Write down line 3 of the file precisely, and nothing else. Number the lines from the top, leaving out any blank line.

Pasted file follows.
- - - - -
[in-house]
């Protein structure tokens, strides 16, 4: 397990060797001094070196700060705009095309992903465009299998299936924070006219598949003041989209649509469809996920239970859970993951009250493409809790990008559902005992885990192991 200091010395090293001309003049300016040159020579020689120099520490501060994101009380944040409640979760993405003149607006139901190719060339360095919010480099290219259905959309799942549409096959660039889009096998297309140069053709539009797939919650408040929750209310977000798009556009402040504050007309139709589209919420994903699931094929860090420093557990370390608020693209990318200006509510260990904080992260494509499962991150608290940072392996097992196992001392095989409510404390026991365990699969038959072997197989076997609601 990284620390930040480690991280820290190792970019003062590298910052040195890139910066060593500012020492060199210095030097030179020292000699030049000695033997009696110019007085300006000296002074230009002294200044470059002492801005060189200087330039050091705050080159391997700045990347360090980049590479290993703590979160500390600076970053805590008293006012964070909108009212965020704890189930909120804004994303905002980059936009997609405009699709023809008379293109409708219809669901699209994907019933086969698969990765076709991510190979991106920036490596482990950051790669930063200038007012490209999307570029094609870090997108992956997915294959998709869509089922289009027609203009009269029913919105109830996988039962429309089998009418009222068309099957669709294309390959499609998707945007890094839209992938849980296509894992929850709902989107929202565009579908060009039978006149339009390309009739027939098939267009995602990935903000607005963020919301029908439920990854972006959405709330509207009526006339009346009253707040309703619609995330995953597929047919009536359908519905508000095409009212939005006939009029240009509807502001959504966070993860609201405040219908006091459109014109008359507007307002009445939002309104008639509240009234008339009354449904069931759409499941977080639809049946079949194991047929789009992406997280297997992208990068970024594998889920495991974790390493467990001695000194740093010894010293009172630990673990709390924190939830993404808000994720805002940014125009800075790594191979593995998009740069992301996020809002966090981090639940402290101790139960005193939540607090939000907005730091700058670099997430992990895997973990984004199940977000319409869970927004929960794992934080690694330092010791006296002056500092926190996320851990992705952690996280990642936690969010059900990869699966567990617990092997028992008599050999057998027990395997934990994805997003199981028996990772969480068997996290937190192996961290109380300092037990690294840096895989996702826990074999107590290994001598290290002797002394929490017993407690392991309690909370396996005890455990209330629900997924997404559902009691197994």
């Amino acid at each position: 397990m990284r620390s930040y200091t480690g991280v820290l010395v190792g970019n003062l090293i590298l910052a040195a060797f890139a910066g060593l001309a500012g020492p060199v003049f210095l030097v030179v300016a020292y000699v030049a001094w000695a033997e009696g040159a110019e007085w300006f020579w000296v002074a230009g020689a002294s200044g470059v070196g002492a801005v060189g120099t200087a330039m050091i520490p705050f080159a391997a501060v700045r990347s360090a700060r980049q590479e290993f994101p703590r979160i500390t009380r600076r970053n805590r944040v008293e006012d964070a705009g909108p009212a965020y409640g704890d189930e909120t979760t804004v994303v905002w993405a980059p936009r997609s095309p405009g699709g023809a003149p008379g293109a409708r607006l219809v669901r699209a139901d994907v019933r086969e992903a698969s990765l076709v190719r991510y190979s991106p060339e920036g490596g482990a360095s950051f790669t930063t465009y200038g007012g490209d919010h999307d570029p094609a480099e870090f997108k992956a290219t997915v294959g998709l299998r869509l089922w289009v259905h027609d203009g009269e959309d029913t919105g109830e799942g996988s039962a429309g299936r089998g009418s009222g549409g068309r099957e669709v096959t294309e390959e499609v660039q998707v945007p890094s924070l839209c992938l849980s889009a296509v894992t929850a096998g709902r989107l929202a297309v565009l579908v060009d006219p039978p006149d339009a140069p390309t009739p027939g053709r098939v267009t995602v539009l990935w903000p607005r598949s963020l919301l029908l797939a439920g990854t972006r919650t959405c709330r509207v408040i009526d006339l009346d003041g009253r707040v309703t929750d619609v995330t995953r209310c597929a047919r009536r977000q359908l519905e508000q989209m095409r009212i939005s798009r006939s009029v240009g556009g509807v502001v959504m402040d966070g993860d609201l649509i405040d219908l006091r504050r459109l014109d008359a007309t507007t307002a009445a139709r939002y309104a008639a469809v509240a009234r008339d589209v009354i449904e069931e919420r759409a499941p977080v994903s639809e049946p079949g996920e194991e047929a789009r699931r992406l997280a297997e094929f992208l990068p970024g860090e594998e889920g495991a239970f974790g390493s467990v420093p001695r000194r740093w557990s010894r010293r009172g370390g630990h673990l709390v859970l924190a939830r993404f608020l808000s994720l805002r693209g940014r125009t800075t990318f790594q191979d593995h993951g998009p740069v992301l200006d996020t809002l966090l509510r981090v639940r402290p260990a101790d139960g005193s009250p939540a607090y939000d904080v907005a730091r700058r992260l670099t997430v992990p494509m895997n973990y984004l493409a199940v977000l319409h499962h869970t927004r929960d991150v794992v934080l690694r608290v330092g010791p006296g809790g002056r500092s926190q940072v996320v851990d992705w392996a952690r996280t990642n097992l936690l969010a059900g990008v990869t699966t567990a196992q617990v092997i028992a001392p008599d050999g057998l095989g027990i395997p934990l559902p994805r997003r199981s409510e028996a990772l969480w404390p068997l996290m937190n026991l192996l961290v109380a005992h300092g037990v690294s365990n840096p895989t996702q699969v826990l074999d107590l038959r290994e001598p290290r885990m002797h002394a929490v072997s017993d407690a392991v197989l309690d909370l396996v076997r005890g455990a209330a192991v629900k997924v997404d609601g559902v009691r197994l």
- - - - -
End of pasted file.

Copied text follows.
């Amino acid at each position: 397990m990284r620390s930040y200091t480690g991280v820290l010395v190792g970019n003062l090293i590298l910052a040195a060797f890139a910066g060593l001309a500012g020492p060199v003049f210095l030097v030179v300016a020292y000699v030049a001094w000695a033997e009696g040159a110019e007085w300006f020579w000296v002074a230009g020689a002294s200044g470059v070196g002492a801005v060189g120099t200087a330039m050091i520490p705050f080159a391997a501060v700045r990347s360090a700060r980049q590479e290993f994101p703590r979160i500390t009380r600076r970053n805590r944040v008293e006012d964070a705009g909108p009212a965020y409640g704890d189930e909120t979760t804004v994303v905002w993405a980059p936009r997609s095309p405009g699709g023809a003149p008379g293109a409708r607006l219809v669901r699209a139901d994907v019933r086969e992903a698969s990765l076709v190719r991510y190979s991106p060339e920036g490596g482990a360095s950051f790669t930063t465009y200038g007012g490209d919010h999307d570029p094609a480099e870090f997108k992956a290219t997915v294959g998709l299998r869509l089922w289009v259905h027609d203009g009269e959309d029913t919105g109830e799942g996988s039962a429309g299936r089998g009418s009222g549409g068309r099957e669709v096959t294309e390959e499609v660039q998707v945007p890094s924070l839209c992938l849980s889009a296509v894992t929850a096998g709902r989107l929202a297309v565009l579908v060009d006219p039978p006149d339009a140069p390309t009739p027939g053709r098939v267009t995602v539009l990935w903000p607005r598949s963020l919301l029908l797939a439920g990854t972006r919650t959405c709330r509207v408040i009526d006339l009346d003041g009253r707040v309703t929750d619609v995330t995953r209310c597929a047919r009536r977000q359908l519905e508000q989209m095409r009212i939005s798009r006939s009029v240009g556009g509807v502001v959504m402040d966070g993860d609201l649509i405040d219908l006091r504050r459109l014109d008359a007309t507007t307002a009445a139709r939002y309104a008639a469809v509240a009234r008339d589209v009354i449904e069931e919420r759409a499941p977080v994903s639809e049946p079949g996920e194991e047929a789009r699931r992406l997280a297997e094929f992208l990068p970024g860090e594998e889920g495991a239970f974790g390493s467990v420093p001695r000194r740093w557990s010894r010293r009172g370390g630990h673990l709390v859970l924190a939830r993404f608020l808000s994720l805002r693209g940014r125009t800075t990318f790594q191979d593995h993951g998009p740069v992301l200006d996020t809002l966090l509510r981090v639940r402290p260990a101790d139960g005193s009250p939540a607090y939000d904080v907005a730091r700058r992260l670099t997430v992990p494509m895997n973990y984004l493409a199940v977000l319409h499962h869970t927004r929960d991150v794992v934080l690694r608290v330092g010791p006296g809790g002056r500092s926190q940072v996320v851990d992705w392996a952690r996280t990642n097992l936690l969010a059900g990008v990869t699966t567990a196992q617990v092997i028992a001392p008599d050999g057998l095989g027990i395997p934990l559902p994805r997003r199981s409510e028996a990772l969480w404390p068997l996290m937190n026991l192996l961290v109380a005992h300092g037990v690294s365990n840096p895989t996702q699969v826990l074999d107590l038959r290994e001598p290290r885990m002797h002394a929490v072997s017993d407690a392991v197989l309690d909370l396996v076997r005890g455990a209330a192991v629900k997924v997404d609601g559902v009691r197994l």